2018 Ford F-150, Power Stroke Diesel

3.0L Power Stroke Diesel Specs, 2018 Ford F-150 Stats

Ford Motor Company has made us wait a long time for a diesel powered Ford F-150, but it has finally arrived. The new Power Stroke V-6 boasts 250 horsepower and 440 lb-ft of torque from a mere 183 cubic inches, slightly edging out their strongest competitor, FCA’s 3.0L EcoDiesel. Furthermore, the new powertrain combination is capable of 30 mpg on the highway, according to EPA ratings (ousting the EcoDiesel by a 1 mpg margin).
Note - the following information is based on preliminary specifications released by Ford Motor Company; some information may be missing or incomplete. This page will be updated as more details are released.

The new diesel from Ford will compete primarily with the EcoDiesel equipped Ram 1500, although General Motor's diesel Canyon/Colorado models and possibly the Cummins powered Nissan Titan XD attract buyers from the same pool. In the Ford F-150 (currently the only known application) the 3.0L Power Stroke marginally surpasses the Ram 1500 EcoDiesel’s 240 horsepower and 420 lb-ft of torque. Ford achieved their 30 mpg target, edging out the EcoDiesel by 1 mpg on the highway. While this is somewhat strategic for marketing purposes, it translates to a mere 3.3% improvement over the Ram 1500's 29 mpg rating; not particularly significant.

The F-150 does have a significant advantage over the Ram 1500 in the departments of maximum tow and payload ratings, coming in at 11,400 lb towing and 2,020 lb maximum payload to the 2018 Ram 1500's 9,240 lb tow and 1,600 lb payload ratings. These figures far surpass the Chevrolet Colorado and GMC Canyon's capabilities, but don't quite reach the Nissan Titan XD's 2,420 lb payload capacity and 12,760 lb 5th wheel tow ratings. The Titan XD, however, is somewhat of an odd platform that, in our opinion, has not and will not pose a serious threat for Ford in the segment.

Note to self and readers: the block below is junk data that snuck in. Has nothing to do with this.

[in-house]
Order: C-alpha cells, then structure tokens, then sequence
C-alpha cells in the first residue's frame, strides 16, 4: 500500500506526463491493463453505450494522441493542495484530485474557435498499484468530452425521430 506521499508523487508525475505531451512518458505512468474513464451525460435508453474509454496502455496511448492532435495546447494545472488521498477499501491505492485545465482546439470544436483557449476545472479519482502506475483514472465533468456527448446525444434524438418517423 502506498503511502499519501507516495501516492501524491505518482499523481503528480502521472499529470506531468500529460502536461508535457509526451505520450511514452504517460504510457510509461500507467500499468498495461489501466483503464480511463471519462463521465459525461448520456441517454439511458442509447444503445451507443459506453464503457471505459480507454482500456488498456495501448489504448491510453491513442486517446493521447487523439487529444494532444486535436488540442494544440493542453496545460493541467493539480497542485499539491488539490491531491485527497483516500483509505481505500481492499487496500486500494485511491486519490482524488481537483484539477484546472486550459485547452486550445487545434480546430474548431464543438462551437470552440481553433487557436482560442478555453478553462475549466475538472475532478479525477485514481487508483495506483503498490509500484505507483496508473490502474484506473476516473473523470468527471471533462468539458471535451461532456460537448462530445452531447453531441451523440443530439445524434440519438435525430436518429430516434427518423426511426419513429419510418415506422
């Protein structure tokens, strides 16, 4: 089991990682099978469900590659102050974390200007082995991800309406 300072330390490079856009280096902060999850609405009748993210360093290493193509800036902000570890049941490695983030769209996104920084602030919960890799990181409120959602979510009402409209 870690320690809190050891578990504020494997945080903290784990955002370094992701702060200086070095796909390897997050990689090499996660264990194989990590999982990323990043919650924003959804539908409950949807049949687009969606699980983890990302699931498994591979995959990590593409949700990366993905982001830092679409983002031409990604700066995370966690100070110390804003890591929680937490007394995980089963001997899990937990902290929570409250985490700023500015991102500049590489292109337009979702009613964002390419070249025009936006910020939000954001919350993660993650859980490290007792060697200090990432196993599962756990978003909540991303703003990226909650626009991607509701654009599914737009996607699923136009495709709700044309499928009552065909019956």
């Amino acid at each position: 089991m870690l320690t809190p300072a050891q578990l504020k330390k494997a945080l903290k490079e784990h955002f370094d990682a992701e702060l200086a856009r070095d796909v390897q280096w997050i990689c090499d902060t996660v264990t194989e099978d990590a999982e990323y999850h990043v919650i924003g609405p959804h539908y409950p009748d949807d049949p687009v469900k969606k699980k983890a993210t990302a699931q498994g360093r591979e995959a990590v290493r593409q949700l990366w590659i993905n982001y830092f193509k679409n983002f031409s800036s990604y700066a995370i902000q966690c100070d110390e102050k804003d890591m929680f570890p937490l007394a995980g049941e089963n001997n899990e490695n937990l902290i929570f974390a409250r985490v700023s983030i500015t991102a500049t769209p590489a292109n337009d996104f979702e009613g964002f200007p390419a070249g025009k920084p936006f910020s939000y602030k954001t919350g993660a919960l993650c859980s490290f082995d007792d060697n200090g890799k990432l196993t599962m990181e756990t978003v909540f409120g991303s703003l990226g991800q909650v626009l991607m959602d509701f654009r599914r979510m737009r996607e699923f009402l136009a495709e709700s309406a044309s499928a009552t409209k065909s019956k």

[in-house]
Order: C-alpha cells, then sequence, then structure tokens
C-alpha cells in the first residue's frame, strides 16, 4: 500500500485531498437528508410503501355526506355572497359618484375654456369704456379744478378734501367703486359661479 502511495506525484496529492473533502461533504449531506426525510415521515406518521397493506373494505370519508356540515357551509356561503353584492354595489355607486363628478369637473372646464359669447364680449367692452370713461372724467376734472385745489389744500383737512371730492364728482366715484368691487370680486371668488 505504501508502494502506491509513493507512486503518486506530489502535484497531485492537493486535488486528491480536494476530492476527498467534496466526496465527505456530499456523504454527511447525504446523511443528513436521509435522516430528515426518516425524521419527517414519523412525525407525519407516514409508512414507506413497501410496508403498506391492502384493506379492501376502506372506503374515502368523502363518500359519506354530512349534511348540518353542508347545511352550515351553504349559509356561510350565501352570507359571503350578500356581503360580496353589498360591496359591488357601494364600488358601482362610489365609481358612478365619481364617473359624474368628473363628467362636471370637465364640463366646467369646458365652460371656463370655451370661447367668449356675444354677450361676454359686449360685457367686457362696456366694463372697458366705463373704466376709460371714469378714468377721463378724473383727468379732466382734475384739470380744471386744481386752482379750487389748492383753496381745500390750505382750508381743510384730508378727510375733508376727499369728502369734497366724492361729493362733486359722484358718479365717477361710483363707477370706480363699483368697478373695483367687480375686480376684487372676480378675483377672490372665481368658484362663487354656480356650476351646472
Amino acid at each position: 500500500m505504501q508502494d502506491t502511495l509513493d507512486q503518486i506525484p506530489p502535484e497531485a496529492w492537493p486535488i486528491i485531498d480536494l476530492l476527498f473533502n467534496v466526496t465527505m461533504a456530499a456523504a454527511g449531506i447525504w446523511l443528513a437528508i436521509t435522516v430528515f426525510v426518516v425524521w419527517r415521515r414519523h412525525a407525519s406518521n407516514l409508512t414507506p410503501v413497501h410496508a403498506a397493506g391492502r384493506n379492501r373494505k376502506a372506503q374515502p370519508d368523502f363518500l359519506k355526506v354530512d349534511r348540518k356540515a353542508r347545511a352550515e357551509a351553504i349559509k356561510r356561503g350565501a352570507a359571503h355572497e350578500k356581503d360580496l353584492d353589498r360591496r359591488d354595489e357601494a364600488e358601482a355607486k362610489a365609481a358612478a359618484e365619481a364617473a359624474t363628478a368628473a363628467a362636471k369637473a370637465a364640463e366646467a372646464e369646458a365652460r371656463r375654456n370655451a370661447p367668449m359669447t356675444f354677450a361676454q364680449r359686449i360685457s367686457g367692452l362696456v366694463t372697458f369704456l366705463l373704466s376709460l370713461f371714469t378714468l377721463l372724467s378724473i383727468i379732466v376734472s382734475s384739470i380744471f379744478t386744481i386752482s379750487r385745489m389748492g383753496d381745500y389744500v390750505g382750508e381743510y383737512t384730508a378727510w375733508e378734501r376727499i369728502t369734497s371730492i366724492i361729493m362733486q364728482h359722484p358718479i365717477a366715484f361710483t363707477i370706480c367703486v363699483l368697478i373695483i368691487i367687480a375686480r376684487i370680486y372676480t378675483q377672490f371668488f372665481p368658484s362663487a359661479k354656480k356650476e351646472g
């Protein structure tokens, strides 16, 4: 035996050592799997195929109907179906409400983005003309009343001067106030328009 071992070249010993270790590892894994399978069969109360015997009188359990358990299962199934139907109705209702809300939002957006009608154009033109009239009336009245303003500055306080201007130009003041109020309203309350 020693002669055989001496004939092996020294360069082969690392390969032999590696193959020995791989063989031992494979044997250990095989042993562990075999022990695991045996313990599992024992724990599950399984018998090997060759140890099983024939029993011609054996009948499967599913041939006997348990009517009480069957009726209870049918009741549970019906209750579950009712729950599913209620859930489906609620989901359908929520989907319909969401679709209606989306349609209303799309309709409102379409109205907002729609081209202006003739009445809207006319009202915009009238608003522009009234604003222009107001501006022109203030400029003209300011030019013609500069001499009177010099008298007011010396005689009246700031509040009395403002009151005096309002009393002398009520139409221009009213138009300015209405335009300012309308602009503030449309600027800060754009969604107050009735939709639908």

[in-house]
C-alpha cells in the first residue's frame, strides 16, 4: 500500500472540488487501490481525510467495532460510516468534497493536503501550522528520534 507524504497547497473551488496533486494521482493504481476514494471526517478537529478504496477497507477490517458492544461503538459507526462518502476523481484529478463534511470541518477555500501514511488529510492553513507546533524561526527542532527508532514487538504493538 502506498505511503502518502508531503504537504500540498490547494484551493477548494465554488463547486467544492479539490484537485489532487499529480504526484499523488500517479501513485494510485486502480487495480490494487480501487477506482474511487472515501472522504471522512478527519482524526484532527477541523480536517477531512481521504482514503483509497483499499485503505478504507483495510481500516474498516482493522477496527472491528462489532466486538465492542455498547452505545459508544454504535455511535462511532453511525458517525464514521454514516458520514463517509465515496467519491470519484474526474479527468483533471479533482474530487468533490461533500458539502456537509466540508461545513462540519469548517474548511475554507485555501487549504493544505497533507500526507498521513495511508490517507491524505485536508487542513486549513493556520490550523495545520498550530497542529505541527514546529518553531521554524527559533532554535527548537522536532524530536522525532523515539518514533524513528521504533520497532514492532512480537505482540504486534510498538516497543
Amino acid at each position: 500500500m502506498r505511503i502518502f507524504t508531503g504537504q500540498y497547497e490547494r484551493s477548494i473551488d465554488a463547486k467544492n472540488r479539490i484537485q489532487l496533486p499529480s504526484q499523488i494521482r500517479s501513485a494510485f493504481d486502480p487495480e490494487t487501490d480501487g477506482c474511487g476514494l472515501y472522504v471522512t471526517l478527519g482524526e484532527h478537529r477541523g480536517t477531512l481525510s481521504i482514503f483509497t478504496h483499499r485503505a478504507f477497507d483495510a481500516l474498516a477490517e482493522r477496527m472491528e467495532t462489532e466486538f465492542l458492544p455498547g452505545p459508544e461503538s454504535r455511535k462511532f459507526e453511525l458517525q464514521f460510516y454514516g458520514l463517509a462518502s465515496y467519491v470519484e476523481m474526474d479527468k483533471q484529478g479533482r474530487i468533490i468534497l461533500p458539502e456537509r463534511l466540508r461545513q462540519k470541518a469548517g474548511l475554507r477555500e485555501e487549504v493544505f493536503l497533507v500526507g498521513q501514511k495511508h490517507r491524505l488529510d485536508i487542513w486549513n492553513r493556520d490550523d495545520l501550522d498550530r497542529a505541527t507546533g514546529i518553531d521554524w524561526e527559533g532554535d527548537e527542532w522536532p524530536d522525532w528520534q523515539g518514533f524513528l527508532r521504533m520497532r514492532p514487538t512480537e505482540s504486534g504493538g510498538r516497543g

3.0L Power Stroke engine blocks are manufactured from weight saving compacted graphite iron, similar to that of Ford's 6.7L Power Stroke V-8. Additional weight savings are captured using cast aluminum allow cylinder heads. The 3.0L Power Stroke features a dual overhead camshaft (DOHC) design with 4 valves per cylinder. Particulate and NOx emissions are controlled by routine equipment - a diesel particulate filter (DPF), selective catalytic reduction system (SCR) using diesel exhaust fluid (DEF), and exhaust gas recirculation (EGR). A manual regeneration option is said to be available on certain models/applications.

Engine power is transmitted by a 10 speed automatic transmission featuring a 4.69 to 1 first gear and three separate overdrive gears, the tallest of which comes in at a 0.63 : 1 ratio. It features an integrated electric fluid pump that permits the use of stop-start technology, though we do not believe this will be used on diesel models at this time. Despite the transmissions complexity and sophistication, it requires maintenance only at 150,000 mile intervals.

The 3.0L Power Stroke will become available in the Ford F-150 in the Spring of 2018, though dealerships will begin taking orders by the end of January. It will be available in both two wheel and four wheel drive drivetrains in Lariat, King Ranch, and Platinum trims in SuperCrew (5.5 or 6.5 foot bed) and SuperCab (6.5 foot bed only) configurations. The Power Stroke will not be available in single cab models of any trim, nor any truck in XL or XLT trim.

3.0L Power Stroke Diesel Specs

Engine:

3.0L Power Stroke Turbodiesel

Configuration:

60° V-6

Displacement:

183 CID, 3.0 liters

Firing Order:

1 - 4 - 2 - 5 - 3 - 6

Bore Dia:

3.31" (84.0 mm)

Stroke Length:

3.54" (90.0 mm)

Engine Block Material:

CGI (compacted graphite iron)

Cylinder Head Material:

Aluminum alloy

Compression Ratio:

16.0 : 1

Injection System: